The following are several types of court proceedings that can fall under this exception. These examples include cases that have been commenced and decided in the Malaysian courts:

A)   Applications to enforce the adjudication decision under section 28:
i)     Foster Wheeler E & C (Malaysia) Sdn Bhd v Arkema Thiochemicals Sdn Bhd & Another Case [2015] 1 LNS 632

B)   Applications to set aside the adjudication decision under section 15:
i)     Bina Puri Construction Sdn Bhd v Hing Nyit Enterprise Sdn Bhd [2015] 8 CLJ 728;
ii)    ACFM Engineering & Construction Sdn Bhd v Esstar Vision Sdn Bhd & Another Case [2015] 1 LNS 756; and
iii)   WRP Asia Pacific Sdn Bhd v NS Bluescope Lysaght Malaysia Sdn Bhd [2015] MLJU 1125

C)   Applications to stay the adjudication proceedings under section 16:
i)     Bina Puri Construction Sdn Bhd v Hing Nyit Enterprise Sdn Bhd [2015] 1 LNS 305

D)   Jurisdictional challenges:
i)     UDA Holdings Bhd v Bisraya Construction Sdn Bhd & Anor and another case [2015] 11 MLJ 499; and
ii)    Mudajaya Corporation Bhd v Leighton Contractors CMS Sdn Bhd [2015] 5 CLJ 848;
iii)   WRP Asia Pacific Sdn Bhd v NSBluescope Lysaght Malaysia Sdn Bhd [2015] MLJU 1125

In the cases mentioned above, parties did not raise the issue of confidentiality, even though details of the adjudication proceedings were disclosed and scrutinised. In some cases, the focus in court was the adjudication process and procedure, while in others, the merits of the dispute was the subject of analysis. Judges may write their grounds of decision upon deciding a matter before them, and they are required to do so if there is any appeal against their decision. Parties can expect that once their matter is decided, there is a real likelihood that the judge’s grounds of decision containing details of the adjudication proceedings may be published in the law journals for public consumption.

Any Purpose Under the Act or Otherwise Required in Any Written Law

The most common disclosure under the section 20(d) exception is the disclosure of documents and the adjudication decision to the Kuala Lumpur Regional Centre for Arbitration (“KLRCA”). The current practice is for parties and the adjudicator to extend a copy of their correspondence and submissions to the KLRCA on the basis that KLRCA is the regulatory and administrative body for adjudications under CIPAA 2012 and for the purpose of notifying KLRCA of the progress in proceedings. Other possible disclosures under this exception would include disclosures for the purposes of investigations by the authorities, including the police, Malaysian Anti- Corruption Commission, Inland Revenue Board and so on.

Breach of the Confidentiality

CIPAA 2012 is silent on the consequences of a breach of the confidentiality requirement in section 20. There are also no reported court decisions in Malaysia on breaches of confidentiality in adjudication or even arbitration proceedings. Some guidance can be obtained from foreign jurisdictions on arbitration matters.

An injunction to prevent a threatened or further breach of confidentiality may be a practical remedy. In the English case of Insurance Co. v. Lloyd’s Syndicate [1995] 1 Lloyd’s Rep 272 (QB), the court held that the appropriate test in considering whether to grant an injunction was not whether damage would be suffered if there was disclosure, but was whether the enforcement of confidentiality would give rise to hardship that would make it unconscionable.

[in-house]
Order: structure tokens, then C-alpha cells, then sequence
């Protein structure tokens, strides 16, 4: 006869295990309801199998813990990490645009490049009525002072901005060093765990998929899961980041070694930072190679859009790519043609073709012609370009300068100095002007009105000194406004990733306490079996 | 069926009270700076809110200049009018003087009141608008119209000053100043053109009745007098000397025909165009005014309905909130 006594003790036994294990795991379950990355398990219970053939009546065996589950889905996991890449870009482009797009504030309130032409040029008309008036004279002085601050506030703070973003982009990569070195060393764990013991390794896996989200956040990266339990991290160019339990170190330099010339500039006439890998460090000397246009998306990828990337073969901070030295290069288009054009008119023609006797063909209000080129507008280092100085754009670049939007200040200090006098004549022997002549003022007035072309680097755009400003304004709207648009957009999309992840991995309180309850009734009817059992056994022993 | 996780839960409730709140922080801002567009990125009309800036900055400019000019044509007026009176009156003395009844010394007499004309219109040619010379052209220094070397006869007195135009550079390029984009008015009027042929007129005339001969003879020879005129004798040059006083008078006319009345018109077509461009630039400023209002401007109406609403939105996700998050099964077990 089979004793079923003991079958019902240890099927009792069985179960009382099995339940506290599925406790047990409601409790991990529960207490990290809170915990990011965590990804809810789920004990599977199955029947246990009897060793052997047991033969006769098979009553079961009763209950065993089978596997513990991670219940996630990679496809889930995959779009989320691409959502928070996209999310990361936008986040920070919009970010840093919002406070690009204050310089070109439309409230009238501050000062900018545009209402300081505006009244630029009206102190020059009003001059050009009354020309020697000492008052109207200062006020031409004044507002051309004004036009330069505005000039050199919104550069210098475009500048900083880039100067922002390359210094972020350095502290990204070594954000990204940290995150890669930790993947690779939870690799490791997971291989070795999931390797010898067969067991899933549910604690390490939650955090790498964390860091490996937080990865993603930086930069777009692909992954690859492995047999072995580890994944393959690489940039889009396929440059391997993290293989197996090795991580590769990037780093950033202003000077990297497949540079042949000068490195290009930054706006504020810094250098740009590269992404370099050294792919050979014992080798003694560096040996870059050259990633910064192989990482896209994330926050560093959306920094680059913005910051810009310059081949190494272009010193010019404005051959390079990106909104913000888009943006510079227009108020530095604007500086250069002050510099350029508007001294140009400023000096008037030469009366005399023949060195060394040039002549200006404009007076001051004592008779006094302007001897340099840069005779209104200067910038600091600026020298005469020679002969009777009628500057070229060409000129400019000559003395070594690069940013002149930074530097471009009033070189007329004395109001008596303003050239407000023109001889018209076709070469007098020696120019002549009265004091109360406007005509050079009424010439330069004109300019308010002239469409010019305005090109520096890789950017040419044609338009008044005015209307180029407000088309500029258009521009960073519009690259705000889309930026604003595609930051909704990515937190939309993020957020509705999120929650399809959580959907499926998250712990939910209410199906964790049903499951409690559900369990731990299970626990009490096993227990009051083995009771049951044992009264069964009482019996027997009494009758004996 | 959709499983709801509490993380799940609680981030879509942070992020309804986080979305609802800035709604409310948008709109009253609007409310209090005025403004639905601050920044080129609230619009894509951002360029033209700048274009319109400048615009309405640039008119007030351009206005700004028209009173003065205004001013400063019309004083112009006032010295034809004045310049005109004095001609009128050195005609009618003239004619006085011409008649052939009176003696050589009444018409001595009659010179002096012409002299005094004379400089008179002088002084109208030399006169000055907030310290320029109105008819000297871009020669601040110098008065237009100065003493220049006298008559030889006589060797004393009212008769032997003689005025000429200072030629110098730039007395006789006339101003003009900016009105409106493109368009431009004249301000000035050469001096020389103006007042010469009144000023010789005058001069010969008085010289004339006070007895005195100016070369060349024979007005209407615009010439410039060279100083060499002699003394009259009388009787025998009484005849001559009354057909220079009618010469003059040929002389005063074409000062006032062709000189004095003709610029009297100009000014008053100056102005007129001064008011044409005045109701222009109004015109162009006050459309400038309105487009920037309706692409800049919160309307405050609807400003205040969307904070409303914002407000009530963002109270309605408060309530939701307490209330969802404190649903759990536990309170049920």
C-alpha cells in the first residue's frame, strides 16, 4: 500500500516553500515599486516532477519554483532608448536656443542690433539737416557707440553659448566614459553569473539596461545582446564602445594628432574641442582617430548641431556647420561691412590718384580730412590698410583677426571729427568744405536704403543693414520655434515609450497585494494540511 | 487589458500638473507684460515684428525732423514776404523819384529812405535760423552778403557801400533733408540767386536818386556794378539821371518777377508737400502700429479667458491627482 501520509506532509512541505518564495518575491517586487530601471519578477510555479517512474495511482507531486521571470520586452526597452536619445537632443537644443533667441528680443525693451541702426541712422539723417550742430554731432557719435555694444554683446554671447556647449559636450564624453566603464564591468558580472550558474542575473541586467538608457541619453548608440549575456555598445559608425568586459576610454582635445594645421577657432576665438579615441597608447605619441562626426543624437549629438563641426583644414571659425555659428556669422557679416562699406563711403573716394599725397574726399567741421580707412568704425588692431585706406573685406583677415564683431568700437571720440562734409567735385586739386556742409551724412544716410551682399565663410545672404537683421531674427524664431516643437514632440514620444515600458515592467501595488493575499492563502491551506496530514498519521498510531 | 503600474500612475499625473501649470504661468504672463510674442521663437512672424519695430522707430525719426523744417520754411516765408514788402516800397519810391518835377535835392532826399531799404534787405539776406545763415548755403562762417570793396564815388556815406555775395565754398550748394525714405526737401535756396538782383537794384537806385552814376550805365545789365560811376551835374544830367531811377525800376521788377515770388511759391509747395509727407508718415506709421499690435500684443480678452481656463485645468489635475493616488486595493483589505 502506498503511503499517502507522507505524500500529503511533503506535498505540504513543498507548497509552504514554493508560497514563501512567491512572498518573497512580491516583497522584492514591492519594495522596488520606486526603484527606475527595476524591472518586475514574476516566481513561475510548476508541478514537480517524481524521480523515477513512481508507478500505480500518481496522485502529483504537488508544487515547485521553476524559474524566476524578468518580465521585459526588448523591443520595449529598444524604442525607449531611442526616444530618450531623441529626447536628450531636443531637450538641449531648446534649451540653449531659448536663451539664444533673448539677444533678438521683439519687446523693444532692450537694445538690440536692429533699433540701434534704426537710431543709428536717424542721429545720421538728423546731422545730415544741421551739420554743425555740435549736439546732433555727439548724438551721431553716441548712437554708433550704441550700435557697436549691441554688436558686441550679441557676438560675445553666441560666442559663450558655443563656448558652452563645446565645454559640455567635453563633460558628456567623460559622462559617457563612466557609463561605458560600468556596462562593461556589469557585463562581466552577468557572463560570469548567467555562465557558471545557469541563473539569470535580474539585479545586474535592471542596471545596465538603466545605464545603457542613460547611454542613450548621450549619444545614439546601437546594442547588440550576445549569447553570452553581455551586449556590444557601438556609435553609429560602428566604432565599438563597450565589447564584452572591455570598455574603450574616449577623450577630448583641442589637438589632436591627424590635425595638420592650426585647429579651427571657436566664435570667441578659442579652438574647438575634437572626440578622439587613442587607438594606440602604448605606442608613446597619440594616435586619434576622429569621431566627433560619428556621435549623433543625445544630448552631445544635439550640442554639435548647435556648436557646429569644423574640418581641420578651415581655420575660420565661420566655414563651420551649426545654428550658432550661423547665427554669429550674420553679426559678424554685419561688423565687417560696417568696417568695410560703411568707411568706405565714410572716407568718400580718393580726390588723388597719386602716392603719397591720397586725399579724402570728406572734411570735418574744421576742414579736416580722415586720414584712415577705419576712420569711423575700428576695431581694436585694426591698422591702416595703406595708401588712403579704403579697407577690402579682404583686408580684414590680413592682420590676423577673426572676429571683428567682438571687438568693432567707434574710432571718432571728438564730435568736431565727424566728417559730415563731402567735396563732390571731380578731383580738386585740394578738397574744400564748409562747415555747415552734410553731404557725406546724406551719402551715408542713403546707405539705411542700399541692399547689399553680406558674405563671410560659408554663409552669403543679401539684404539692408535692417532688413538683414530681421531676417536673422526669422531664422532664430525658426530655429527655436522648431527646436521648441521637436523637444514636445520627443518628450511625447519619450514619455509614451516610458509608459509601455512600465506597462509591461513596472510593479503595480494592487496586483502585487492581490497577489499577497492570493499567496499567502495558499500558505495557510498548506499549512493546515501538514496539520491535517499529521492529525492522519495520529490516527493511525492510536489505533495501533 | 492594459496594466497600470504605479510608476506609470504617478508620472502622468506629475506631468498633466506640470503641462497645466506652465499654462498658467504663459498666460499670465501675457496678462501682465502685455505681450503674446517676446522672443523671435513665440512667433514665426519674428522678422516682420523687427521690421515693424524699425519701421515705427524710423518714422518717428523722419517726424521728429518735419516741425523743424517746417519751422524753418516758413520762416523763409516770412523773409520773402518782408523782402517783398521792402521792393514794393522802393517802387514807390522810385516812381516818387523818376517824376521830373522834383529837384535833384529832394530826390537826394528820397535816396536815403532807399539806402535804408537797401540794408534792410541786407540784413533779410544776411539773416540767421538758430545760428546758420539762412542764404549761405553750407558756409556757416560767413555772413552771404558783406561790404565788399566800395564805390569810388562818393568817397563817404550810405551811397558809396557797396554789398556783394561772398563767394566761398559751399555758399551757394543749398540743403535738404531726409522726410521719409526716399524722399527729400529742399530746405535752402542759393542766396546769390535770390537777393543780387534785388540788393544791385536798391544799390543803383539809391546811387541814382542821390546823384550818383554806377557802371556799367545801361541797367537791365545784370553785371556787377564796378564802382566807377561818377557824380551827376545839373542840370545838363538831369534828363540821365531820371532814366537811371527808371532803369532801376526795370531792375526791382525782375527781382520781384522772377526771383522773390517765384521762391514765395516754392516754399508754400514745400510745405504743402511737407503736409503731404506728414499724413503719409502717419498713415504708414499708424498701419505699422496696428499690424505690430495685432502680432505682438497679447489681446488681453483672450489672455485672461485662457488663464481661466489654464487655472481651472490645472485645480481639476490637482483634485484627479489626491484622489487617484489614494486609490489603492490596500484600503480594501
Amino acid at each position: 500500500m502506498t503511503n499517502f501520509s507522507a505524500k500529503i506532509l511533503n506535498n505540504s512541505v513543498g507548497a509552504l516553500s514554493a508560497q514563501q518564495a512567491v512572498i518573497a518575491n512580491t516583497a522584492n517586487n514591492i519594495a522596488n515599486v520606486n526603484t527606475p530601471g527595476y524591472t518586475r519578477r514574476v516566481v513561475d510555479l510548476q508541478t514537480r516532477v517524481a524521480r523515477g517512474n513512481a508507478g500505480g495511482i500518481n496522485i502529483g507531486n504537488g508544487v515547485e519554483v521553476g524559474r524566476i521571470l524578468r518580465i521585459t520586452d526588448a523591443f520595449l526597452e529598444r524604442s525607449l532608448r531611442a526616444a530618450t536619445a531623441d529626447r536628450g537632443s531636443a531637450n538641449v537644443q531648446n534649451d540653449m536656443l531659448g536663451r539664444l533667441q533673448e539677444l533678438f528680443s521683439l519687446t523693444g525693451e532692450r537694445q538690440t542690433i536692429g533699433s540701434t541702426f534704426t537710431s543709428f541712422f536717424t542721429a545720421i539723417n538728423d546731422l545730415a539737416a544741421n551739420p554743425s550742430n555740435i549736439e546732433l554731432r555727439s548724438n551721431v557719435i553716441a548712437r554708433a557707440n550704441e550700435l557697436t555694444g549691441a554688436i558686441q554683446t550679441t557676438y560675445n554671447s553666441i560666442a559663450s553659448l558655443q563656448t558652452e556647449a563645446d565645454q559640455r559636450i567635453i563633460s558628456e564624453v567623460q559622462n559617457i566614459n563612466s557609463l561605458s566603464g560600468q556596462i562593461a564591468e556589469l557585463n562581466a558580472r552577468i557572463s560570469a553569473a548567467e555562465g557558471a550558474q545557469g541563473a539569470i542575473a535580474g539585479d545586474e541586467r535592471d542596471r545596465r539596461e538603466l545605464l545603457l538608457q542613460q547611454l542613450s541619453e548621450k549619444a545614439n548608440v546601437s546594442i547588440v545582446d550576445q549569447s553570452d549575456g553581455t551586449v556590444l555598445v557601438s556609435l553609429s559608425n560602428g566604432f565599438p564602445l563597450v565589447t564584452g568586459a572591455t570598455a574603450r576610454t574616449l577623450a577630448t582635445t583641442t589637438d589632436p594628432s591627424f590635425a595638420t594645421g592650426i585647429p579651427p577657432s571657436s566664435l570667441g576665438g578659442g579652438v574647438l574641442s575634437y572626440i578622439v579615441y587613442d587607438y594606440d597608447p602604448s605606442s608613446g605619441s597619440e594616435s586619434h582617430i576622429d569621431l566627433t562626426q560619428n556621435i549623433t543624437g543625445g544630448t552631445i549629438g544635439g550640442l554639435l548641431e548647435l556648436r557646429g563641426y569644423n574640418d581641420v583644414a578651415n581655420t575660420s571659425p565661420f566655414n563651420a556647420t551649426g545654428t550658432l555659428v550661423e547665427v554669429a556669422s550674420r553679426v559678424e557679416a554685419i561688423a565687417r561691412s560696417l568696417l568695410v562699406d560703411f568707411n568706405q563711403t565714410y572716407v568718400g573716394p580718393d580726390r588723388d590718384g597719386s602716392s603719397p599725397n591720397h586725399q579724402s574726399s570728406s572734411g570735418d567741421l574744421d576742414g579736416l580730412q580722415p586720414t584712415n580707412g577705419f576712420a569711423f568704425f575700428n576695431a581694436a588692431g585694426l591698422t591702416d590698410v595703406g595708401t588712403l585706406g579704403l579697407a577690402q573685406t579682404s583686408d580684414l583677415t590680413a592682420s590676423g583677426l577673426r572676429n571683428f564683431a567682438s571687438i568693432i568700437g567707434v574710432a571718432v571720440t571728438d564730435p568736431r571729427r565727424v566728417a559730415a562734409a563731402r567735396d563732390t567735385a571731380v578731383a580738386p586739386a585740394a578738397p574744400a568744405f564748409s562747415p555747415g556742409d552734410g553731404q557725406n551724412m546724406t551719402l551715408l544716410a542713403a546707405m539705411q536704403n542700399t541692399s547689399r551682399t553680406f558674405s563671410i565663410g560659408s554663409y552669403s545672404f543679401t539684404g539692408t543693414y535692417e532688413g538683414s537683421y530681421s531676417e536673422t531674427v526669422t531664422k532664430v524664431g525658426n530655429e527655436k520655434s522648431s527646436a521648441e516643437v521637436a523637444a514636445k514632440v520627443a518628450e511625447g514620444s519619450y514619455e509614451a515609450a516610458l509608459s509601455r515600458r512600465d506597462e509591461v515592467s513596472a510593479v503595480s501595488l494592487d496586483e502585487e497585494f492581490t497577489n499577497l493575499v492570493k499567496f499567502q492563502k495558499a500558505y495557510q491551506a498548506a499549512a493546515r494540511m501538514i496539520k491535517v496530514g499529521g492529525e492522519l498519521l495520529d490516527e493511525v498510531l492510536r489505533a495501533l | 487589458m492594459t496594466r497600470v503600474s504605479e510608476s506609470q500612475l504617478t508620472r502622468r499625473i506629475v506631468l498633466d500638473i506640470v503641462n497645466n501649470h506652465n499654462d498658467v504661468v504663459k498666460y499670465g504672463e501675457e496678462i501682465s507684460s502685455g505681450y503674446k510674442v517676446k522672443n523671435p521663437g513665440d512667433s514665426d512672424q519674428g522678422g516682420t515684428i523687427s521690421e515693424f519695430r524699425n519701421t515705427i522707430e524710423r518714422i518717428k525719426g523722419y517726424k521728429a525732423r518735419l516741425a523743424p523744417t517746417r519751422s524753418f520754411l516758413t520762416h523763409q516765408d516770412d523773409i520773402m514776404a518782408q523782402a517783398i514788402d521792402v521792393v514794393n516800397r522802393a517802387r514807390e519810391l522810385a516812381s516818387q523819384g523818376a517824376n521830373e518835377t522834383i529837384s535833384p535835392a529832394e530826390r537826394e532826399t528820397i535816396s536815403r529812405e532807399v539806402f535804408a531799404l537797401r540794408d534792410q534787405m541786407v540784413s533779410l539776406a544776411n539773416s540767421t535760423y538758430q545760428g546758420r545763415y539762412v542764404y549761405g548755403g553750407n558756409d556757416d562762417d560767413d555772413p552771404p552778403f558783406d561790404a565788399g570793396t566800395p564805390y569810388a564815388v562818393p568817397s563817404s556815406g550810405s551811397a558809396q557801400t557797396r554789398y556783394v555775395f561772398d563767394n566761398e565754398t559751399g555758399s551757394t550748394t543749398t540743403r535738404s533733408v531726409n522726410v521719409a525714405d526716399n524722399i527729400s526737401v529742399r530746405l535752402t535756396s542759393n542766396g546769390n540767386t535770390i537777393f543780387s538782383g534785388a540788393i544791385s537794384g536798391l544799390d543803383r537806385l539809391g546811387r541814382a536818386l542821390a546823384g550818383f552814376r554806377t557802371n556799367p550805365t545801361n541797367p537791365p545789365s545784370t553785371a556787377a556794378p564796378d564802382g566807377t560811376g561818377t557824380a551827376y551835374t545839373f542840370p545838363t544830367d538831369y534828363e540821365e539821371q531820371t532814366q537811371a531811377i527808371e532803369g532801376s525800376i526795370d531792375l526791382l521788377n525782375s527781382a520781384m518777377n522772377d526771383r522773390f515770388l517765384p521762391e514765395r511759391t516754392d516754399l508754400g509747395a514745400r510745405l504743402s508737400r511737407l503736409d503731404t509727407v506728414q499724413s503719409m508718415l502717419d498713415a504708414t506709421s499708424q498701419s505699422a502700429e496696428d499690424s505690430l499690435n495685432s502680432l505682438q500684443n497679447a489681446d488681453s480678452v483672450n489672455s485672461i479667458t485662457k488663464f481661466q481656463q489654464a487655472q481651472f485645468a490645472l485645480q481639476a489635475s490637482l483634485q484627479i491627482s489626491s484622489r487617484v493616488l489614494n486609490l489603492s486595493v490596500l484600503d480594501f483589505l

Damages for breach of confidentiality is another possible remedy for the innocent party. In G. Aita v. A. Ojjeh (Paris Court of Appeal), 1986 Rev. Arb. 583, the French court awarded damages to Ojjeh when Aita sought from the French court the annulment of an award which was given in arbitration proceedings in London. The court held that it did not have jurisdiction to annul the award, and that Aita had violated the principle of confidentiality by disclosing the arbitration proceedings in the French courts.

An action may lie against an adjudicator for breach of confidentiality. Even though adjudicators are generally immune to liability by virtue of section 34 of CIPAA 2012, any disclosure made in bad faith or outside their function under CIPAA 2012 may expose them to litigation.


Adjudication under CIPAA 2012 is quickly gaining popularity due the speed with which construction disputes are resolved. It is likely that the confidentiality promised by section 20 adds to the attractiveness of this dispute resolution process. However, parties need to be aware that given the possibility of litigation regarding the adjudication process and decision, confidentiality in adjudication is not guaranteed.

End Notes

[1]   Paragraph 18 in the Schedule to the Scheme for Construction Contracts (England and Wales) Regulations 1998; Paragraph 18 in the Schedule to the Scheme for Construction Contracts (Scotland) Regulations 1998 and Paragraph 18 in the Schedule to the Scheme for Construction Contracts in Northern Ireland Regulations (Northern Ireland) 1999 which are enacted under the Housing Grants, Construction and Regeneration Act 1996
[2]   Section 68 of the Construction Contracts Act 2002
[3]   Section 49 of the Building and Construction Industry Security of Payment Act 2002
[4]   Section 33 of the Building and Construction Industry Security of Payment Act (Chapter 30B)
[5]   Lam Wai Loon, Ivan Y.F. Loo, Construction Adjudication in Malaysia, CCH-KLUWER, 2013, p.265

(This article was published in the July-December 2015 newsletter of the Malaysian Society of Adjudicators.)